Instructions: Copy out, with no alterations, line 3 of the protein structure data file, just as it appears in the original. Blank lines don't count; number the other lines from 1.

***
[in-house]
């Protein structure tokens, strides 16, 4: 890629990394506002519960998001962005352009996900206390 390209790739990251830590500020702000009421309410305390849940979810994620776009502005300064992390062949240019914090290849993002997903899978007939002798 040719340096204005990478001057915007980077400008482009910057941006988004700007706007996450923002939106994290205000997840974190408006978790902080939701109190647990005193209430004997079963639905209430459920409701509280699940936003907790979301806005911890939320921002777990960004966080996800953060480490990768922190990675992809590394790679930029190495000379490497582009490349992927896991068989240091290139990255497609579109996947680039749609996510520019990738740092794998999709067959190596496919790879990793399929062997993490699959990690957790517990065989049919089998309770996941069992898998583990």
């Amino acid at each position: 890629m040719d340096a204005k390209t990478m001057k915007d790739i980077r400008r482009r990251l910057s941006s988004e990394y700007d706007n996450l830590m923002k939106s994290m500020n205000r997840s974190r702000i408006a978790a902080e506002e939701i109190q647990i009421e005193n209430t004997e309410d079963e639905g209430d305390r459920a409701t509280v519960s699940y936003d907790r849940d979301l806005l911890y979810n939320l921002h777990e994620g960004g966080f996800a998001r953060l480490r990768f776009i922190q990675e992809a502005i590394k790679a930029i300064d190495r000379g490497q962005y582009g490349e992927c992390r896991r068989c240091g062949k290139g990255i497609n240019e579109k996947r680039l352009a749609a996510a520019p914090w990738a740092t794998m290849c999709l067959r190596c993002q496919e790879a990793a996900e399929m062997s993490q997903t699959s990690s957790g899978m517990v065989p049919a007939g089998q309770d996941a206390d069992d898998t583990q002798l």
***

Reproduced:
């Amino acid at each position: 890629m040719d340096a204005k390209t990478m001057k915007d790739i980077r400008r482009r990251l910057s941006s988004e990394y700007d706007n996450l830590m923002k939106s994290m500020n205000r997840s974190r702000i408006a978790a902080e506002e939701i109190q647990i009421e005193n209430t004997e309410d079963e639905g209430d305390r459920a409701t509280v519960s699940y936003d907790r849940d979301l806005l911890y979810n939320l921002h777990e994620g960004g966080f996800a998001r953060l480490r990768f776009i922190q990675e992809a502005i590394k790679a930029i300064d190495r000379g490497q962005y582009g490349e992927c992390r896991r068989c240091g062949k290139g990255i497609n240019e579109k996947r680039l352009a749609a996510a520019p914090w990738a740092t794998m290849c999709l067959r190596c993002q496919e790879a990793a996900e399929m062997s993490q997903t699959s990690s957790g899978m517990v065989p049919a007939g089998q309770d996941a206390d069992d898998t583990q002798l």